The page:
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Joined Jul 3, 2002
Hi Denise,
Thank you so much for taking the time to answer our questions.

Would you please explain the basics of recipe-testing?

1. Is there a difference between the testing you did for the publisher and what you've done for The New York Times?
2. What does testing entail other than following the written recipe?
3. How many times are recipes re-tested?
4. What are the problems you most often find?
Joined Feb 10, 2006
When I first began testing recipes I was working on cookbooks, and I wasn't expected to edit the recipes. I wrote a critique of each one, commenting on the ingredients (hard or easy to find, where they are available), method (can one person prepare the recipe alone, do the steps follow in a reasonable sequence), quantity (does the amount seem to be correct, does the recipe really make 3 dozen cookies, will the stew really serve 10, is the recipe and quantity more appropriate for brunch, lunch or dinner...), equipment (is a mandoline absolutely necessary, must the bowl be stainless steel, what if we don't have a convection oven), flavor (is it supposed to be that sour, have that much salt), texture (should it be granular or smooth, is it supposed to be wilted), color (bake until light brown, golden or dark..)...You get the idea.

When I began to work for the New york Times, I was surprised to learn that I was expected to edit the recipes as well. This makes sense and wasn't difficult for me to learn to do since I was accustomed to making notes about the recipes as I tested them. All I had to do was put them in the correct format. But this is the tricky and most difficult part of recipe testing, because it is in the editing of a recipe that there is communication between the chef and the reader of the published recipe. It is the job of the recipe tester, who may not have eaten the food in question, to understand what the chef intended and convey that accurately and succinctly to the reader. It's not the function of a single recipe to give a course in baking or pasta or roasting, yet a good recipe will allow the average cook to achieve the same (or close) results that will be had by a professional chef.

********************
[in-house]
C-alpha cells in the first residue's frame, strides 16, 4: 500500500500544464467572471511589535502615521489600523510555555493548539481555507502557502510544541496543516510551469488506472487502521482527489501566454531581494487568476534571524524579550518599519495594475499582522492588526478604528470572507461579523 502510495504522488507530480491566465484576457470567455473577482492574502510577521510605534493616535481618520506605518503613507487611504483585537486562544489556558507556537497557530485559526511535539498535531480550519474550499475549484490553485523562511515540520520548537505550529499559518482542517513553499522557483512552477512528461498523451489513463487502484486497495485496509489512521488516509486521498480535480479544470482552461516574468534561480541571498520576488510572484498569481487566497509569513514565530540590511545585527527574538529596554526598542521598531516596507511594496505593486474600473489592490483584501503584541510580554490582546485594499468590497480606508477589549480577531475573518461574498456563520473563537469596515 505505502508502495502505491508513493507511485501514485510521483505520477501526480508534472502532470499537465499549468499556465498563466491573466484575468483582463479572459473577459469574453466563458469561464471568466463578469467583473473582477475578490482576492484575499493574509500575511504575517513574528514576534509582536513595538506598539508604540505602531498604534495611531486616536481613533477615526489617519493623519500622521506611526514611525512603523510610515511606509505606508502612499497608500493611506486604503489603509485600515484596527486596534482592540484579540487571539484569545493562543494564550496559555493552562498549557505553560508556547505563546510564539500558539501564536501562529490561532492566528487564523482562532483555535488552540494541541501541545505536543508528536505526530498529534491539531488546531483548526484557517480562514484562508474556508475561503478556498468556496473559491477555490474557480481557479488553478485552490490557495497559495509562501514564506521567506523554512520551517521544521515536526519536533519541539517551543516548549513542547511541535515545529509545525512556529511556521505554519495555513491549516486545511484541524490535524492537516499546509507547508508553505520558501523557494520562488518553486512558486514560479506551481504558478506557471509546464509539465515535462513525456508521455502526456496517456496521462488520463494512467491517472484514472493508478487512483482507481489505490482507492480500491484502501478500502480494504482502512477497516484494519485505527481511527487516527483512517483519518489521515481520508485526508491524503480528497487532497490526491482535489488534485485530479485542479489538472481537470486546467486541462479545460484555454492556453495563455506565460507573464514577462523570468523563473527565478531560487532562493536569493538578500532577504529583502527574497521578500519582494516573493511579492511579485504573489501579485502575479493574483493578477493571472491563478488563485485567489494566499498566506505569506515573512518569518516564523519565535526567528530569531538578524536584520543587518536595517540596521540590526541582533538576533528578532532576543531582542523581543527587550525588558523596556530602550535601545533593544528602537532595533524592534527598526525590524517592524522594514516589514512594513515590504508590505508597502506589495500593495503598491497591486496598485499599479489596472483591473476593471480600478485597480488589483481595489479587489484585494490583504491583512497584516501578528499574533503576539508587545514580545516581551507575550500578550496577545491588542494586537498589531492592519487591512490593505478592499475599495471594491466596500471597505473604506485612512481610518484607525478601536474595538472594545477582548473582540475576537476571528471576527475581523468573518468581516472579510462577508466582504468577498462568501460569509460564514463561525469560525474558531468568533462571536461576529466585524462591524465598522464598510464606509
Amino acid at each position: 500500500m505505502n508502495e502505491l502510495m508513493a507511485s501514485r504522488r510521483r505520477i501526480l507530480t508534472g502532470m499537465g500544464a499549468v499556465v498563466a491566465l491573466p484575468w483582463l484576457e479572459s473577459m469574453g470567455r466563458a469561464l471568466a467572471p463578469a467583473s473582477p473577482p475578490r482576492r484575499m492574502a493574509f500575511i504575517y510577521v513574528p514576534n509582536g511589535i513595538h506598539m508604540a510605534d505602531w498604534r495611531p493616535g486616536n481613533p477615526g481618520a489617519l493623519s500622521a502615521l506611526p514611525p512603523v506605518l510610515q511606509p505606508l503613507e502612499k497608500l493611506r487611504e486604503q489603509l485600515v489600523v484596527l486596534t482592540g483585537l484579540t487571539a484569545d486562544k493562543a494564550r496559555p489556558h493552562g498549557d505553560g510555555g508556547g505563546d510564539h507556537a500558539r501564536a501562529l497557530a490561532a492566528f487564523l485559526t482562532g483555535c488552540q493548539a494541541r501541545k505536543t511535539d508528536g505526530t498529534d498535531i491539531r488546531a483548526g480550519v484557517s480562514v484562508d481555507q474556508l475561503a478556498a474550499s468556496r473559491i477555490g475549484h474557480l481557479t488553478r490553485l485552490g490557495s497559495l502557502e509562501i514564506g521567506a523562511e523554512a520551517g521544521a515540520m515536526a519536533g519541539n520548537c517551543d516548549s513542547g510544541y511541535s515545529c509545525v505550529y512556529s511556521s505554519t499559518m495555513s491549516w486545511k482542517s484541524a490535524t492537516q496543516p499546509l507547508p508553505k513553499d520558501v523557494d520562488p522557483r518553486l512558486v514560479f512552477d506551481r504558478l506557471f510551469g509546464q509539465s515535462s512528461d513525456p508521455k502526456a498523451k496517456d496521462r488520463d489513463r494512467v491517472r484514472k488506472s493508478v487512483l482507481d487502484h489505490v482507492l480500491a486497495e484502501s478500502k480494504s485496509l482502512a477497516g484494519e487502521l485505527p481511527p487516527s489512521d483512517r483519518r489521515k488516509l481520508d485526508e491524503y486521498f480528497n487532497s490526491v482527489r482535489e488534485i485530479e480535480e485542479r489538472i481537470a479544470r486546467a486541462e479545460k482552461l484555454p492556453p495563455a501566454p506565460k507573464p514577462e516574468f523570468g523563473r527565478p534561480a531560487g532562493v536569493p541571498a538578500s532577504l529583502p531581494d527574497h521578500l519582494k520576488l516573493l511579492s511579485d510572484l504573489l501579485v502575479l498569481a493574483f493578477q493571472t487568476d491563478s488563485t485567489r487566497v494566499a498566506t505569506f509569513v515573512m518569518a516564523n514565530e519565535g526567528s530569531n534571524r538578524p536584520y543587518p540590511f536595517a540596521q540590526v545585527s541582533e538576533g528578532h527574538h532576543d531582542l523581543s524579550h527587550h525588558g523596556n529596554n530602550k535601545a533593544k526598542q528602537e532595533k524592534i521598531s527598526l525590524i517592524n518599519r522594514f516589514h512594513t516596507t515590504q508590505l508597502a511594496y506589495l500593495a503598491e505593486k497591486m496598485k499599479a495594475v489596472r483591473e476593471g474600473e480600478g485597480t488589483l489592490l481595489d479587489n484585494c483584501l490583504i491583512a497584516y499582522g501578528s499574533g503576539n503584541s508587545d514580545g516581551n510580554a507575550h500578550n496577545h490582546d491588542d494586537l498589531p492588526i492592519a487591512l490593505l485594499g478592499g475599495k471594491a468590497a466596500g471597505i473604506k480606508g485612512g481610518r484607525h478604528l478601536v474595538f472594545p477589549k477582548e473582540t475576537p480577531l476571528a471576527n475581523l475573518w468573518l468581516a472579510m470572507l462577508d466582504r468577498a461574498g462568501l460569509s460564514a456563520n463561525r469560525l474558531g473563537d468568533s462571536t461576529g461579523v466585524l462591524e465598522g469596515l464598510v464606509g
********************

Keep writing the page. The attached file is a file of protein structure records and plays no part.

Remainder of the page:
Recipes in cookbooks, magazines and newspapers all have different requirements and styles. A cookbook has room for longer recipes with headnotes, footnotes, sidebars, photos, diagrams, and whatever else might strike the fancy of the writer and publisher. Magazines are, for obvious reasons, more limited. And newspapers require brevity. I enjoy the challenge of cutting a recipe to its essence. I often have to deconstruct the steps of a recipe and rewrite the whole thing so that it says the same thing in different words, and considerably shortened.

I usually test a recipe once even when I spot an error. But it's not unusual for me to test a problematic or questionable recipe two or three times. I'll address the kinds of problems I find a little later on.
Joined May 16, 2003

Welcome to Cheftalk and thank you for spending time with us.

I edited a cookbook last year, (Summer in New York by Alan Batt, a.k.a. Battman) and one of the things I found challenging was determining what level of expertise to gear the recipes toward.

If you spell out each and every technique, for example searing, (heat the pan first, add the oil, wait till it starts to smoke, etc.) you bore advanced and professional cooks to death. But if you don't you alienate the amateurs.

What are your thoughts?

Thank you.

Joined Mar 4, 2000
How many recipes will you test in one day, and do you also cook in your own free time, or are these recipes essentially your meals for the day?
Joined Feb 10, 2006